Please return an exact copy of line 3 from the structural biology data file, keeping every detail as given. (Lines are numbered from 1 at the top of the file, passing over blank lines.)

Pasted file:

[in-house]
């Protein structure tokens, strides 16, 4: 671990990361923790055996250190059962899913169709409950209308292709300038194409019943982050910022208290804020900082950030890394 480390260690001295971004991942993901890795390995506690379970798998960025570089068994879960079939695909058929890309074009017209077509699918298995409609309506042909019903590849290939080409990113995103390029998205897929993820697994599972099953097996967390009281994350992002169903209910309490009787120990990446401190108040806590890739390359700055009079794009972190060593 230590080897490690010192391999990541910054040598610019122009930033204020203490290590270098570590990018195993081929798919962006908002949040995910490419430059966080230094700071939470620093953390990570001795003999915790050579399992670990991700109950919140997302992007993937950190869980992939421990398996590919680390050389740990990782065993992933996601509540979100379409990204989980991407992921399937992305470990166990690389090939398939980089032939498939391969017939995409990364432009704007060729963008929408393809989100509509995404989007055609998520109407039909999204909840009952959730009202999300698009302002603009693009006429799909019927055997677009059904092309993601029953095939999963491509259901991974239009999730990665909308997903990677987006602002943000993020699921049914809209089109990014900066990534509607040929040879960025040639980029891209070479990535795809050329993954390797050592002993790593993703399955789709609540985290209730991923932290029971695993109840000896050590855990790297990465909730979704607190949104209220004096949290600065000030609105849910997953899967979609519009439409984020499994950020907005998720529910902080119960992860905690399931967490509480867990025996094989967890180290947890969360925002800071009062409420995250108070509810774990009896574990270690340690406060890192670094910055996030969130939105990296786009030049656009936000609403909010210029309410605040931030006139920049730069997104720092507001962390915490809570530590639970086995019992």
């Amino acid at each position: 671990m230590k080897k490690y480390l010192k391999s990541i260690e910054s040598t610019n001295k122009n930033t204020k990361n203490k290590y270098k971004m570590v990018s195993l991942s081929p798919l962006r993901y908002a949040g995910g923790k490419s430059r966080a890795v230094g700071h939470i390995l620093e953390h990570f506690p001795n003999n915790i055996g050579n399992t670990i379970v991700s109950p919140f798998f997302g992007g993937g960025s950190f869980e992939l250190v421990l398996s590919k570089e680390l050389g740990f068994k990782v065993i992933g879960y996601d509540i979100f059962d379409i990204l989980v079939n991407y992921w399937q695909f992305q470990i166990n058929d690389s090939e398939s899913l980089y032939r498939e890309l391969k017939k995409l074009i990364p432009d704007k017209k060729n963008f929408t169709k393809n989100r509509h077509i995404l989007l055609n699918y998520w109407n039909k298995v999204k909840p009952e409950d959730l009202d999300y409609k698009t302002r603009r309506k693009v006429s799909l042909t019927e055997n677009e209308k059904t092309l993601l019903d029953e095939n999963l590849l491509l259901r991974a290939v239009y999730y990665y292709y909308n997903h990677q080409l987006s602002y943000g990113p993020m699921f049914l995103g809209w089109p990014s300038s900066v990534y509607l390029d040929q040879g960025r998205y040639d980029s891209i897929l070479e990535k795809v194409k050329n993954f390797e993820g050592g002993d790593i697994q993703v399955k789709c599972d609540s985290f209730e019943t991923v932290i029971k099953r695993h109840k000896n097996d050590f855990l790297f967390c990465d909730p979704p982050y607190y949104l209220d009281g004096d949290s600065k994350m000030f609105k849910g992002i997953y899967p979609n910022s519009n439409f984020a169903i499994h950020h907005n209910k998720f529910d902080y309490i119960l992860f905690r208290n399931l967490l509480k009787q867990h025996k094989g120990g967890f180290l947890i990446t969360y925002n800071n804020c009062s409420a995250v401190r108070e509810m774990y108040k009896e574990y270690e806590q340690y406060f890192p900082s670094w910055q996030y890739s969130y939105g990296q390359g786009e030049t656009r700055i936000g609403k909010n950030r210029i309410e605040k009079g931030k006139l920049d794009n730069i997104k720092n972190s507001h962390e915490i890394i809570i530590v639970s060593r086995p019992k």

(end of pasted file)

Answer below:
């Amino acid at each position: 671990m230590k080897k490690y480390l010192k391999s990541i260690e910054s040598t610019n001295k122009n930033t204020k990361n203490k290590y270098k971004m570590v990018s195993l991942s081929p798919l962006r993901y908002a949040g995910g923790k490419s430059r966080a890795v230094g700071h939470i390995l620093e953390h990570f506690p001795n003999n915790i055996g050579n399992t670990i379970v991700s109950p919140f798998f997302g992007g993937g960025s950190f869980e992939l250190v421990l398996s590919k570089e680390l050389g740990f068994k990782v065993i992933g879960y996601d509540i979100f059962d379409i990204l989980v079939n991407y992921w399937q695909f992305q470990i166990n058929d690389s090939e398939s899913l980089y032939r498939e890309l391969k017939k995409l074009i990364p432009d704007k017209k060729n963008f929408t169709k393809n989100r509509h077509i995404l989007l055609n699918y998520w109407n039909k298995v999204k909840p009952e409950d959730l009202d999300y409609k698009t302002r603009r309506k693009v006429s799909l042909t019927e055997n677009e209308k059904t092309l993601l019903d029953e095939n999963l590849l491509l259901r991974a290939v239009y999730y990665y292709y909308n997903h990677q080409l987006s602002y943000g990113p993020m699921f049914l995103g809209w089109p990014s300038s900066v990534y509607l390029d040929q040879g960025r998205y040639d980029s891209i897929l070479e990535k795809v194409k050329n993954f390797e993820g050592g002993d790593i697994q993703v399955k789709c599972d609540s985290f209730e019943t991923v932290i029971k099953r695993h109840k000896n097996d050590f855990l790297f967390c990465d909730p979704p982050y607190y949104l209220d009281g004096d949290s600065k994350m000030f609105k849910g992002i997953y899967p979609n910022s519009n439409f984020a169903i499994h950020h907005n209910k998720f529910d902080y309490i119960l992860f905690r208290n399931l967490l509480k009787q867990h025996k094989g120990g967890f180290l947890i990446t969360y925002n800071n804020c009062s409420a995250v401190r108070e509810m774990y108040k009896e574990y270690e806590q340690y406060f890192p900082s670094w910055q996030y890739s969130y939105g990296q390359g786009e030049t656009r700055i936000g609403k909010n950030r210029i309410e605040k009079g931030k006139l920049d794009n730069i997104k720092n972190s507001h962390e915490i890394i809570i530590v639970s060593r086995p019992k």